# How can I connect the rotating portion of my space craft to the non-rotating?

I have a large rotating (think wagonwheel) portion of a space-craft that, at the hub, connects to a non-rotating scientific research station. Imagine a football (soccer) field sized research and logistics station in microgravity, connected to a hub of a rotating space colony.

The floating scientists in the football field get to the hub, and then travel by ladder (or lift) to the spinning, near-Earth gravity colony.

My problem is connecting electricity (okay that's easy) as well as water, drainage, and sewerage from the non-rotating part to the rotating part. It needs to be one system. Has this been considered before? It's doing my head in.

• Do you remember 2001 Space Odyssey? Like that. See: Centripetal Motion - 2001 A Space Odyssey Jan 7, 2016 at 22:50
• Having water and sewage, or anything else needing "draining" is not really something I'd want in the micro-gravity portion of a station/ship. Drain pretty much implies gravity. Water and other liquids won't stay where you put them, unless sealed. Jan 7, 2016 at 22:51
• @Theraot - the scene does not address the poster's question. Jan 8, 2016 at 3:40
• Interesting. In that scene, the radius is about 2.5 humans, so roughly 5m. In order to spin such that you'd experience 1g at the bottom, which means you experience 0.8g at your waist and 0.6g at your head. If it's optimized for 1g at your waist, then it's 1.25g at your feet and 0.65g at your head. I wonder what that feels like. Jan 8, 2016 at 15:43
• Sorry @Seeds - "pumped" might be a better word? Jan 8, 2016 at 21:02

We're actually pretty good at rotary couplings like this. Consider that yee average semi truck has equipment to control the tire pressure while driving, which involves a rotating connection just like you need. It just involves a few carefully chosen bearings that can handle the continuous rotation.

• +1 for 'We already do this', but how would these bearings affect the maintenance schedule of the station? Surely they require regular refits? Jan 8, 2016 at 10:51
• Here's a crossectional view and detail on how they work. AFAICT they are pretty durable. There are also seven holes in the space station, which may also be of interest. Jan 8, 2016 at 15:46
• @Draco18s: Thanks for the info! I haven't particularly got much in the way of hydraulic engineering knowhow, I just always wonder about the longevity of rotating parts :D Jan 9, 2016 at 14:36

Have the wheel's spinning mechanism come down into the center of the station, not just rotate on the "skin". At the very middle have the pipes connecting to the station, but the end of said pipe is on "super advanced, sci fi" ball bearings. Basically, a car wheel.

The not so great part of this approach is that your station will be effectively cut in half by the wheel, and you will only be able to travel from one side to the other through whatever tunnel you build in the middle of the wheel.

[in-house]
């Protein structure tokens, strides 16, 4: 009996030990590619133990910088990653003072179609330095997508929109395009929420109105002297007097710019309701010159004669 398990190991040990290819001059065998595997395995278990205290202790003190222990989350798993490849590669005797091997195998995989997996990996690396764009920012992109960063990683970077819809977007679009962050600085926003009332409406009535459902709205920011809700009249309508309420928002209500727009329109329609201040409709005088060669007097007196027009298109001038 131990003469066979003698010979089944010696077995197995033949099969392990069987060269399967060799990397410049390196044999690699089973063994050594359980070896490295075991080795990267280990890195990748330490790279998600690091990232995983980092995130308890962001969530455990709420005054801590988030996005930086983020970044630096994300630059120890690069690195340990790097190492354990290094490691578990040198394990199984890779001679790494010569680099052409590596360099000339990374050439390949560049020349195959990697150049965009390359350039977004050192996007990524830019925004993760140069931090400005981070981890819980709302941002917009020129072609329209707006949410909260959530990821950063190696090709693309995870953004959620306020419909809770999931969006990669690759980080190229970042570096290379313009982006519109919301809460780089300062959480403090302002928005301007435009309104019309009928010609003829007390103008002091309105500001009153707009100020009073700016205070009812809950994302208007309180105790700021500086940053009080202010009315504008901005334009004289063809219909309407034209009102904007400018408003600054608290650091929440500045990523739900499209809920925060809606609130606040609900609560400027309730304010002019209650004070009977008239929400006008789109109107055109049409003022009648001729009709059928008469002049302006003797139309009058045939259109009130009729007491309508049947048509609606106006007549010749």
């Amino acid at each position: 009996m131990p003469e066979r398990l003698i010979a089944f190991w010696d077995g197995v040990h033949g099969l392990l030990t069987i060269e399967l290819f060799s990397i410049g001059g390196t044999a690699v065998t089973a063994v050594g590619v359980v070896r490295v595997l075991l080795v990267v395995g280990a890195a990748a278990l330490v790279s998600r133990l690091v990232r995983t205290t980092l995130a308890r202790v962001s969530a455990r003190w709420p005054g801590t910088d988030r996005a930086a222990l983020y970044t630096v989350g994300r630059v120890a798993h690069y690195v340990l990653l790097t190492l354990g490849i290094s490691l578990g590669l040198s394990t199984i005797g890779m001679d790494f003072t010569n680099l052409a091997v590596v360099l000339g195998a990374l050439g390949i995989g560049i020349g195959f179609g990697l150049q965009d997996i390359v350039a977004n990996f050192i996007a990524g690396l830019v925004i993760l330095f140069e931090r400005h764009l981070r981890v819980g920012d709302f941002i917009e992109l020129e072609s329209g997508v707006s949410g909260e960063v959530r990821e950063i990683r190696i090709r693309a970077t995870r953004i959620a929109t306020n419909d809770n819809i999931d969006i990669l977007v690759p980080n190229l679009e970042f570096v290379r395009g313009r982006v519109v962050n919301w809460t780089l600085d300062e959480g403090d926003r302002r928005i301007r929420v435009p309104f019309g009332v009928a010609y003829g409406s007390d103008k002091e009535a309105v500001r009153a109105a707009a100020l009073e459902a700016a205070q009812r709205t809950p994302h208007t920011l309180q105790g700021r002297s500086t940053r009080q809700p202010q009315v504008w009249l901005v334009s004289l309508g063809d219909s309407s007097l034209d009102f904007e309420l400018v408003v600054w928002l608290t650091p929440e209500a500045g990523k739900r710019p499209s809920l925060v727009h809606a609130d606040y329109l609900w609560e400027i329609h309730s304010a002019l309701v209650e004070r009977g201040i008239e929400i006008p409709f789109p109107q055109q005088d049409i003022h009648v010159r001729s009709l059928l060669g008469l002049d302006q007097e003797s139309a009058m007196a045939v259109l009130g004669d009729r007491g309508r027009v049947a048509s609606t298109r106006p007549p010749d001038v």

It would be far easier for the systems to not be connected and simply have tanks on the wheel which are transferred to the station for processing.

why is the hub 'stationary' to the rest of the ship?being in the hub is going to be micro-gravity any way. A large enough wheel you won't notice in the center.

However, if that isn't really good enough then you can always add an 'extension' to the hub that is 'doesn't move' or more accurately moves in the opposite direction to counter acceleration, this extension could have the 'axle' like AndreiRom stated, where it is hollow for transportation and one rotates around the other.

Remember that movement is all relative in space. Anything that is accelerating is causing a 'gravity' effect. And acceleration is any change in speed AND/OR direction, which is why spinning at a constant rate is still constant acceleration.

So any time the ship changes course or speed there will be 'gravity' applied to the hub and everything inside it.

Rotary connections and slip rings are all common engineering practice on Earth. A tank uses slip rings to pass electrical energy from the generator in the hull (either powered by the main engine or an APU) to the turret, and the crew commander in the turret communicates to the driver in the hull via an intercom, who's signals are also sent through the slip ring.

Wheeled armoured fighting vehicles and many commercial heavy trucks use rotary connections from the body to the wheels in order to send air from a body mounted compressor to the tires in central regulation air pressure systems. Hydraulic systems use something similar, and I see no reason these cannot be scaled to allow electrical energy, signals, fluids or gasses to pass from rotating parts of the spacecraft to the zero gravity "hull".

Once thing to consider is dealing with fluids and gasses is actually more difficult in zero gravity than under real or simulated gravity, so any realistic spacecraft or space station with a rotating section might find it beneficial to keep the fluid and gaseous systems in the "wheel" and avoid sending them to and from the hub.